Age: Four I waddle into the bathroom with my short, chubby legs and turn to stare at my father’s razor. My fingers wrap around its handle, and I feel powerful and grown-up. I gently place the razor on my face and pull down, waiting for the triumph to pulse through my body. Instead, I experience a sharp slice and a burning sting on my cheek as blood slowly drips down my face. Shaking with fear, I bellow the loudest I possibly can, hot tears gushing from my eyes. My family, alarmed, peak their heads into the bathroom, wondering what had happened. I expect them to quickly help me, save me from bleeding to death, but instead they just stand there, laughing hysterically. The next day, all my brother does is taunt me, yelling “Where’s your beard? Huh?” or “Who do you think you are? A man?” Now, I waddle with shame.
Age: Ten I wait for my hot plate of spaghetti to come, lazily staring out the window to erase the heaviness of boredom. Soon, I start to leave for the bathroom, but my mother demands that I wait for her. Having done enough waiting, I ignore her and saunter past the dense crowd of people until I reach my destination. But when I strut out of the bathroom with my head held high, proud of being without a parent, I get funny stares. The buzzing of the people decrescendo, the clinking of silverware ends. Then a young waitress whispers to me, “Honey, your skirt is stuffed in your underwear…” I jerk my head around to see everyone staring at my derriere. Now people will be pointing their fingers at me, screaming “Hey look! It’s that underwear girl!” I never want to show my face in public again.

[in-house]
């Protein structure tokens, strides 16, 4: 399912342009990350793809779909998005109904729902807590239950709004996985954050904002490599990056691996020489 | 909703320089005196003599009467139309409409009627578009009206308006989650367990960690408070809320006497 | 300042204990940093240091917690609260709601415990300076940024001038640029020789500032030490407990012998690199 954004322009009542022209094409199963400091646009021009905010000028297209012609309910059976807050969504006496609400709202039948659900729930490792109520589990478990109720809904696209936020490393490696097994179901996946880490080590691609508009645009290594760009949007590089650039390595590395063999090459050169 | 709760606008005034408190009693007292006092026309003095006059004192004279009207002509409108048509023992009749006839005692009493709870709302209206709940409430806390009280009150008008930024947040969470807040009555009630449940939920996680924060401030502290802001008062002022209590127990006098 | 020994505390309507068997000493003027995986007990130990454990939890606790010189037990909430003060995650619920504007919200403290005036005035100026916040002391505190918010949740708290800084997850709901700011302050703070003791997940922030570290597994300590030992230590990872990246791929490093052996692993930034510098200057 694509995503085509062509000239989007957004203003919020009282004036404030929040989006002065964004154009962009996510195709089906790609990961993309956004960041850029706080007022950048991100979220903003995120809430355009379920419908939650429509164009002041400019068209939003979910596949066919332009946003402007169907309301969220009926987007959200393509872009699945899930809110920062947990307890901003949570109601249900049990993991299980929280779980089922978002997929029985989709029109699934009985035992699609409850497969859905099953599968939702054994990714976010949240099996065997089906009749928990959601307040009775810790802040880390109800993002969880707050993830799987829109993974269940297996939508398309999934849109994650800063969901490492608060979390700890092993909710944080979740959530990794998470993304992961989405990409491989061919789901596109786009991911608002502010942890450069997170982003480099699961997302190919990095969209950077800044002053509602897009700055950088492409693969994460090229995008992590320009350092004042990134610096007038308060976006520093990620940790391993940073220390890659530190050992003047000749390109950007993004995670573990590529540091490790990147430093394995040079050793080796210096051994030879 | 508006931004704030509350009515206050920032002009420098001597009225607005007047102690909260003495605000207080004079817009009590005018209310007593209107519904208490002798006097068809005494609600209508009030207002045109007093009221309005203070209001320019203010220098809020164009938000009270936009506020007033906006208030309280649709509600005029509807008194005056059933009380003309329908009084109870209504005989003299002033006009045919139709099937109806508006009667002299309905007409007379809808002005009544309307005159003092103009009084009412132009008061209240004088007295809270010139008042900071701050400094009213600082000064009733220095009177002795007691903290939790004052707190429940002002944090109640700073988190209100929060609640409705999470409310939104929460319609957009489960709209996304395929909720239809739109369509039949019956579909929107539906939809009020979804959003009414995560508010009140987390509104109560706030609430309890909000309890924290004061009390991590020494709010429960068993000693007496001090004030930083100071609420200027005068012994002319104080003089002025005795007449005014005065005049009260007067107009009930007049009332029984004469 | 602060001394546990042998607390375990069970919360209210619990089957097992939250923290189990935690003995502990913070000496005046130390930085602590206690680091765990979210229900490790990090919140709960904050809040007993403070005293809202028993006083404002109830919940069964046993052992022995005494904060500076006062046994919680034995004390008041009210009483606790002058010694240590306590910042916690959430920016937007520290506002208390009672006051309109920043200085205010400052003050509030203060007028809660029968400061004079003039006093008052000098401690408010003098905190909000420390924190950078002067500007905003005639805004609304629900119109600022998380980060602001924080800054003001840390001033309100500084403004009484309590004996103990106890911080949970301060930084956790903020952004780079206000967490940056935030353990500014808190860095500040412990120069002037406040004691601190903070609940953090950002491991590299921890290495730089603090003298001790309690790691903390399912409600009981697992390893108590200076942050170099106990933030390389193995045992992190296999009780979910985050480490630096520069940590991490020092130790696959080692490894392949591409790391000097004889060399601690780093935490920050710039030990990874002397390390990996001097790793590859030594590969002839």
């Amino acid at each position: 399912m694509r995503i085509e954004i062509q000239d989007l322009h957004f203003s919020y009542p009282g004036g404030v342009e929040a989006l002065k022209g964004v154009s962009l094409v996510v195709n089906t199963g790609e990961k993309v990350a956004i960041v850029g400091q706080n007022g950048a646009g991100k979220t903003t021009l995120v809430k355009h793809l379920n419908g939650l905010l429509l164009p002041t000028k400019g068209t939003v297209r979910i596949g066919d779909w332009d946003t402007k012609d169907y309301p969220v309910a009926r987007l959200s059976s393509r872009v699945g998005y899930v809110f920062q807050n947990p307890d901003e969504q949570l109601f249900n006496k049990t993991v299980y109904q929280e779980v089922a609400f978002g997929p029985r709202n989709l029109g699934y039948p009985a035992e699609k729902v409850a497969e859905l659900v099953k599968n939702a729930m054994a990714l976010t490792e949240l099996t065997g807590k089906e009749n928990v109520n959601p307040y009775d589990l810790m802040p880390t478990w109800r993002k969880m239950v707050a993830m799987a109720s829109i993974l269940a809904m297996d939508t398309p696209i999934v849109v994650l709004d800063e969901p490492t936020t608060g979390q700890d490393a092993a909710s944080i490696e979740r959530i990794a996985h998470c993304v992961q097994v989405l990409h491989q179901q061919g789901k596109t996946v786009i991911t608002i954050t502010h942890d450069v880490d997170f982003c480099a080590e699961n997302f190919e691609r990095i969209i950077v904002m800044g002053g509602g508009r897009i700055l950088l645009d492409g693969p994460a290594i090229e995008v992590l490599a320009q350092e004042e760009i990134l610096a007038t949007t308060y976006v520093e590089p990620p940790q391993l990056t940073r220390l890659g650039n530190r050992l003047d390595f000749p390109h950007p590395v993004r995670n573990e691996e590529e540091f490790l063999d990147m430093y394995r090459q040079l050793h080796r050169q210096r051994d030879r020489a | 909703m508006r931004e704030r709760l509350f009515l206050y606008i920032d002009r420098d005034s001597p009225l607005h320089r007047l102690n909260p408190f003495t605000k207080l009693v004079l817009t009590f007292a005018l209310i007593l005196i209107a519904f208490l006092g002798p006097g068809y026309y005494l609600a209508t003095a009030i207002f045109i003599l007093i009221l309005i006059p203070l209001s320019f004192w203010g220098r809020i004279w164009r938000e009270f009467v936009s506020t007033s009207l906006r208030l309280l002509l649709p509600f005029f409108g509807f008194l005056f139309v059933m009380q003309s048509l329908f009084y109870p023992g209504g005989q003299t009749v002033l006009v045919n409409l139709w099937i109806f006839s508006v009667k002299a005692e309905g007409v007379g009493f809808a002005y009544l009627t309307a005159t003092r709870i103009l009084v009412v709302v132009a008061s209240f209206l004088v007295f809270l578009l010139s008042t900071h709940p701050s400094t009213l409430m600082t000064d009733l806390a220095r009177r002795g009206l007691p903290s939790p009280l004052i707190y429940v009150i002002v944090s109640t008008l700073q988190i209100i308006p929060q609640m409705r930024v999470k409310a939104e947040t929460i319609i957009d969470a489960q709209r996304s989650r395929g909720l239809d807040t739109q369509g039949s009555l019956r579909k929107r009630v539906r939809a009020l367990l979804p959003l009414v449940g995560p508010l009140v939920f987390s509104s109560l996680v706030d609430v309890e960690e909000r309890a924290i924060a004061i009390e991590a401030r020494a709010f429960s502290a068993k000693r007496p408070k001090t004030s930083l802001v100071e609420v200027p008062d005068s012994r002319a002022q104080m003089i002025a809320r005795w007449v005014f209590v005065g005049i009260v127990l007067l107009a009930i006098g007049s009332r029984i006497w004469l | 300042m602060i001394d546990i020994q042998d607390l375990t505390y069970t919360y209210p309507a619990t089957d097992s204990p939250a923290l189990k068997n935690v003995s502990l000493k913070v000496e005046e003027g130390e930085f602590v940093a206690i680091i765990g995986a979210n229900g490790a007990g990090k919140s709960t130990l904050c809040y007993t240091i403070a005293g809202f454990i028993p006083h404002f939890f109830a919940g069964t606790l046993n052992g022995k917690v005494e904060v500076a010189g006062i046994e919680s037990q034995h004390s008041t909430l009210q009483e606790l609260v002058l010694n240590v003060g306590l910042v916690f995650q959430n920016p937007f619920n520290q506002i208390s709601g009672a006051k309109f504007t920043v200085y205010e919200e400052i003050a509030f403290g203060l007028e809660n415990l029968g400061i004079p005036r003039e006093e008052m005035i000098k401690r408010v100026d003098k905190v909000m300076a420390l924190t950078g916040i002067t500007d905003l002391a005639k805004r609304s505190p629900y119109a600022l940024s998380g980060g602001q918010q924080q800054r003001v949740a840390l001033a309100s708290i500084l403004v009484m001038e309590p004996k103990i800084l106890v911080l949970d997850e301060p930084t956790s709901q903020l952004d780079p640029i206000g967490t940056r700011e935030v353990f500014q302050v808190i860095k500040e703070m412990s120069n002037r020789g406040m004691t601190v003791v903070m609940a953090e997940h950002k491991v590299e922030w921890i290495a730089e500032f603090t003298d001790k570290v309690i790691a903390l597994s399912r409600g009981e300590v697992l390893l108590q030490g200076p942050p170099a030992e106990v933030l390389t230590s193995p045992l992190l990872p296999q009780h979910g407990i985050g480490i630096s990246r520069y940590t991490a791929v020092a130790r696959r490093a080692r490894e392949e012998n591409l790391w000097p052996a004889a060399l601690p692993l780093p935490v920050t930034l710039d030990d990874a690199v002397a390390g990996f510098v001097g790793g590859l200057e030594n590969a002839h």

Age: Eighteen It’s 2AM and I still have that physics test to study for. I try to read about Archimedes’ Principle, but I always read the same line: “Archimedes is said to have discovered his principle in his bath…” The word “bath” suddenly reminds me of my attempt to shave my facial hair. It reminds me of that time I kindly exposed my underwear. It reminds me of the total embarrassment I had. Tears start to well up in my eyes from laughing so hard. My eyes are reduced to slits, a goofy smile plastered on my face. Rather than regretting moments of complete foolishness, I’ve learned to move forward, laugh it off, and be thankful that it happened. No matter what setbacks I face, trivial or large, I keep trucking on and take with me what I’ve learned: to never be afraid to put myself out there, to never deplore some silly action of mine. Within a few years, I can look back on these embarrassing moments and have a good hearty laugh. Simply remembering those humiliating moments and cherishing the buffoon within can leave a smile on your face. That’s why I believe in making a fool of yourself.